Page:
Vegan children: What we feed our children’s minds
Every parent wants to teach his or her child kindness, compassion and tolerance, in the hope that it has a lasting effect on their growth into adulthood. We educate our children not to discriminate on a person’s sexuality, gender, race or religion, and to be kind to all living creatures, because as parents, we want our children to have a good moral compass.
For many parents, we try to encourage kindness not only to humans, but to animals too. Phrases such as; “Don’t pull the dog's tail” or “Don’t squash that bug” are common in many households. Yet, unfortunately, in some cases, this can easily be contradicted by serving children an animal part for breakfast, lunch, or dinner, which can have a confusing impact on the growth of that child. The phrase, “I don’t want to eat animals,” is becoming more frequent for this reason as children are starting to make the connection from a younger age.
To give a growing human the most rounded and impassioned upbringing, resulting in a kind and tolerant adult, it is important that we stop teaching cognitive dissonance; we cannot teach our children to be kind to all living beings, and then serve them a body part of a once-living-being and expect them to eat it without question. Children inherently care, sometimes about things we as adults see as trivial. If we harnessed this level of compassion from an early age, and incorporated an early education about veganism, this could dramatically change our world, perhaps creating systematic changes that would have a positive ripple effect throughout society within a generation.
As parents, we have total control over what we feed and clothe our young, and we can make these choices vegan from birth. For baby milk, whether breastfed or formula fed, both options can be vegan with brands such as Bébé M and Prémibio offer dairy-free alternatives, and there are many vegan options when it comes to clothing from vegan brands such as Mori Baby and Little Vegan Boutique or going eco-friendly and using pre-loved items from friends and family, charity stores or online marketplaces.
For school age children, the curriculum teaches an age-appropriate sex education including positive relationships, appropriate and inappropriate behaviours, modern family dynamics and how the reproductive system works. Perhaps it is this type of teaching we should adopt in classrooms highlighting age-appropriate animal rights for children too, teaching that all living creatures are equal, with as much right to live their lives free from pain, fear and oppression as us humans. For the ages of four to eight, there are a whole host of books to engage children with the likes of T-Veg: the story of a carrot-crunching dinosaur and Vivi the Supervegan.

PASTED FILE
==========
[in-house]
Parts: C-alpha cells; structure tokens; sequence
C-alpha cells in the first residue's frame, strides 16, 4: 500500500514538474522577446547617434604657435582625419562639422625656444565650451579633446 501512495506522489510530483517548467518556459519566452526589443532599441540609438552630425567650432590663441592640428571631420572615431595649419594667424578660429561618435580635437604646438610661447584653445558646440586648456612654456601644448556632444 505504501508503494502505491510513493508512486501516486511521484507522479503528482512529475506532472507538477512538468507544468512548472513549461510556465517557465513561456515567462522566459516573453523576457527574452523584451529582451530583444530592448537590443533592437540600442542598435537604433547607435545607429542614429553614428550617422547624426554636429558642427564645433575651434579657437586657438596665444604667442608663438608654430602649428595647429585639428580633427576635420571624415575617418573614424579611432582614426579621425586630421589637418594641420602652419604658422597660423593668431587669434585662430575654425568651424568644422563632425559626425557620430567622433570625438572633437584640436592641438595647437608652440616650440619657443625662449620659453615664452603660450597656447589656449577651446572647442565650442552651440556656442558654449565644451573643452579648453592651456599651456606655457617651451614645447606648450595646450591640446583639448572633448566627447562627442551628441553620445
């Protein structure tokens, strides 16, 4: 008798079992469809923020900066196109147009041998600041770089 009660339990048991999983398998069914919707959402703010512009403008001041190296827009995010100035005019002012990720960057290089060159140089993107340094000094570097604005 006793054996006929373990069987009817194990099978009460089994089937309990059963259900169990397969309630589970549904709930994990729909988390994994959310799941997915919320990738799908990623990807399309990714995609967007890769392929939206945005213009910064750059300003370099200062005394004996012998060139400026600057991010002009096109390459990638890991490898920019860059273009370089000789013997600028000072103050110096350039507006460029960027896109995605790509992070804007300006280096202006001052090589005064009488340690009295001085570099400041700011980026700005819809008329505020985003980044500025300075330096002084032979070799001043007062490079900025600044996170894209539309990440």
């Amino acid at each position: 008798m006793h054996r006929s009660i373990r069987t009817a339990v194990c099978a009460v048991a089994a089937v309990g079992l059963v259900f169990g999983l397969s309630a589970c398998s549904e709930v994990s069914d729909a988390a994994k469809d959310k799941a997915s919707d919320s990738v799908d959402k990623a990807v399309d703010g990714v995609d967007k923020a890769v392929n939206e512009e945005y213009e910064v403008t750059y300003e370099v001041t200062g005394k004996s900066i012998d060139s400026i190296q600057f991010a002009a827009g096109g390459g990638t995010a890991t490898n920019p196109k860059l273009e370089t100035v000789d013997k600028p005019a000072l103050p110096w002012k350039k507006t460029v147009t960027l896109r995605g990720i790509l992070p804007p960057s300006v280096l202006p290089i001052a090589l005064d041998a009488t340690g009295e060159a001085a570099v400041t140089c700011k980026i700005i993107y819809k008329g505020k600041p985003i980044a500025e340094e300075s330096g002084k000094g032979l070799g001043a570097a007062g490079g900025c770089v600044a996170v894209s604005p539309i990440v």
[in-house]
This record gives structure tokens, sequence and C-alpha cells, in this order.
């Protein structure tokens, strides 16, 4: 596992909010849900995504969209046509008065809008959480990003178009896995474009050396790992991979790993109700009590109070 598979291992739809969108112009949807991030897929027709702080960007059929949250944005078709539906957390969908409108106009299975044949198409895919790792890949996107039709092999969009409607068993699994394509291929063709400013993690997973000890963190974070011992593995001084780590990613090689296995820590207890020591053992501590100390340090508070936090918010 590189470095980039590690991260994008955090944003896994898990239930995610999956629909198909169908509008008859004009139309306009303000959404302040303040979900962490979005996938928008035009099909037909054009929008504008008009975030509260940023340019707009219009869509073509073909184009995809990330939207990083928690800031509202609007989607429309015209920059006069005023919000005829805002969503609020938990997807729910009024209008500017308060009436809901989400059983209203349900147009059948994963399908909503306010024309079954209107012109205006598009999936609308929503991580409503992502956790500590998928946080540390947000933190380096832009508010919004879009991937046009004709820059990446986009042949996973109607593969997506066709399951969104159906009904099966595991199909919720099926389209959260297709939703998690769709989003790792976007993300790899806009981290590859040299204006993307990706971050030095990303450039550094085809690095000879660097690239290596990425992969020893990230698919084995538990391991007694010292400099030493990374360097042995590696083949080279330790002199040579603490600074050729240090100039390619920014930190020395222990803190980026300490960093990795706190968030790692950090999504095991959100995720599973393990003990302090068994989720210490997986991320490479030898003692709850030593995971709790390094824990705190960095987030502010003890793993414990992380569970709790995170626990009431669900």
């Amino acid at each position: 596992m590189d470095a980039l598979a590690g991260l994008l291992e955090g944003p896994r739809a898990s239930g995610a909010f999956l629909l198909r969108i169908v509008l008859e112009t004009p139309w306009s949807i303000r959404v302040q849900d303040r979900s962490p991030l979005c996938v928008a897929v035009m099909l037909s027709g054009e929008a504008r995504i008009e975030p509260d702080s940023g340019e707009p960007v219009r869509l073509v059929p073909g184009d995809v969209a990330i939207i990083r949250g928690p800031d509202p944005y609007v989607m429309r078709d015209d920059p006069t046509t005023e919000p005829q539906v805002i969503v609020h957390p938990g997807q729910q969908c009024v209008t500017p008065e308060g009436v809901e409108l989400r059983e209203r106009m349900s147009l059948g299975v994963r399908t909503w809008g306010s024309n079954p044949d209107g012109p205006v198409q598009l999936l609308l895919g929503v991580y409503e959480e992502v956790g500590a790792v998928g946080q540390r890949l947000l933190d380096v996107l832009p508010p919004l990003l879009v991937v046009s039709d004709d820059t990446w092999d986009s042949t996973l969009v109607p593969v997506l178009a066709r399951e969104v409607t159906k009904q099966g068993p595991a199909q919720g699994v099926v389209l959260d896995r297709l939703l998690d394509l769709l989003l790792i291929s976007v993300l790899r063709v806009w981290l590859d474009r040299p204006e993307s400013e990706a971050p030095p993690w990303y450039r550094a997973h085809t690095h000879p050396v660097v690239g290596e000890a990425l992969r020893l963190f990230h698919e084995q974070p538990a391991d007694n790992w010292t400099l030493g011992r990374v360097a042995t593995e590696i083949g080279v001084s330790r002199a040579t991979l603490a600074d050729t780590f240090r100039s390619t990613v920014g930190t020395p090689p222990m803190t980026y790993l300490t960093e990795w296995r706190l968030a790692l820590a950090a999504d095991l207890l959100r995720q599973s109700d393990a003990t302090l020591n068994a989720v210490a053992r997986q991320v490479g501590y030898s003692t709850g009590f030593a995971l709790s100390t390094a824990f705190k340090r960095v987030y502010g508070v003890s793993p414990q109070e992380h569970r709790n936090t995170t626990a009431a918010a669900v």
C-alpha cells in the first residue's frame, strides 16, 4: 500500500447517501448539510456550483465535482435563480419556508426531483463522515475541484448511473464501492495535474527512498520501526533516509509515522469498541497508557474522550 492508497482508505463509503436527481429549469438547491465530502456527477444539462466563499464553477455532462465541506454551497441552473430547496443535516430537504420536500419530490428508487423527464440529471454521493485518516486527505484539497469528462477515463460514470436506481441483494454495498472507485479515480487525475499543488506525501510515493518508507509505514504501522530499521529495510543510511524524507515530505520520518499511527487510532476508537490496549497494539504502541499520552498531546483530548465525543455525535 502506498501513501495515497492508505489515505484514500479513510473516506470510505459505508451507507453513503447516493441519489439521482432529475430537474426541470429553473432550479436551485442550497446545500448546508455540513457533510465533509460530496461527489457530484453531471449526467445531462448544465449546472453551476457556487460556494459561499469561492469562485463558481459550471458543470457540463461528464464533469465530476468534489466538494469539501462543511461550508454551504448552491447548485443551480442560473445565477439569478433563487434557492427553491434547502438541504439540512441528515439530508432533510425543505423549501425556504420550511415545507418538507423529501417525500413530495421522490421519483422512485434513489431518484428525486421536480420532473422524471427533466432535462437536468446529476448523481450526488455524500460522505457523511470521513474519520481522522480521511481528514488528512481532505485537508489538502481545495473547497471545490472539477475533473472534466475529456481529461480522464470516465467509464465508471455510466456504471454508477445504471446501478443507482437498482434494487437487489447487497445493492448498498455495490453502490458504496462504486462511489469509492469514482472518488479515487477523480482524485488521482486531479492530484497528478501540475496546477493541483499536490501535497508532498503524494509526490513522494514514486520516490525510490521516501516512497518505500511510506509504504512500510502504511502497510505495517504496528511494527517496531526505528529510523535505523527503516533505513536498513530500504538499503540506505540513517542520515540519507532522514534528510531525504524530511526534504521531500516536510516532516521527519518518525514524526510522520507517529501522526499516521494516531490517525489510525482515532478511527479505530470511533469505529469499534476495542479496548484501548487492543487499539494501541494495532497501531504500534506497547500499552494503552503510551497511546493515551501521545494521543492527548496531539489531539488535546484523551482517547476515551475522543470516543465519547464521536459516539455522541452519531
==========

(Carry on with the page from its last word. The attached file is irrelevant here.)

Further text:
As children grow to a more independent age of eight to twelve, imagine the impact it could have if they were taught age-appropriate realities of how animals are used in modern day society, to enable them to make their own informed decisions about them, ie; the production of cows milk and animals raised for slaughter, the process of honey and the life of the queen bee. A fantastic free resource to help nourish young minds on animal rights is Earthling Ed’s Teaching 10 Year Olds About Veganism video.
Into the teenage years, interests can differ. Some teenagers may enjoy reading and there is a new wave of vegan Young Adult Fiction authors including V Land UK's own Ray Star and the Earthlings trilogy and Blair Richmond and the Litha trilogy. Some curiosities may lead towards the health benefits of veganism, especially if they are the sporty type, Netflix’s Game Changers is an eye opening documentary. Others may be drawn towards animal rights activists who give raw, open hearted truths about the world we live in such as Joey Carbstrong and James Aspey, they may even want to get involved in activism themselves with local community groups such as ‘Cube of Truth’ events.
We are amidst a new wave of consciousness within young people, and by supporting their need for answers, rather than shutting down their curiosities, we can help them thrive in a world that is kind to all living beings. Perhaps one day future generations may look back at the meat and dairy industry with the same abhorrence of outdated human traits such as gender and racial inequalities. The youth of today bring hope for a compassionate future, and we are dedicated to supporting them on this journey.
If you are keen to make more vegan changes in your young ones life, check out recent articles ‘Where does it stop?’ and ‘Meat Free Monday: Small changes can make a great impact’.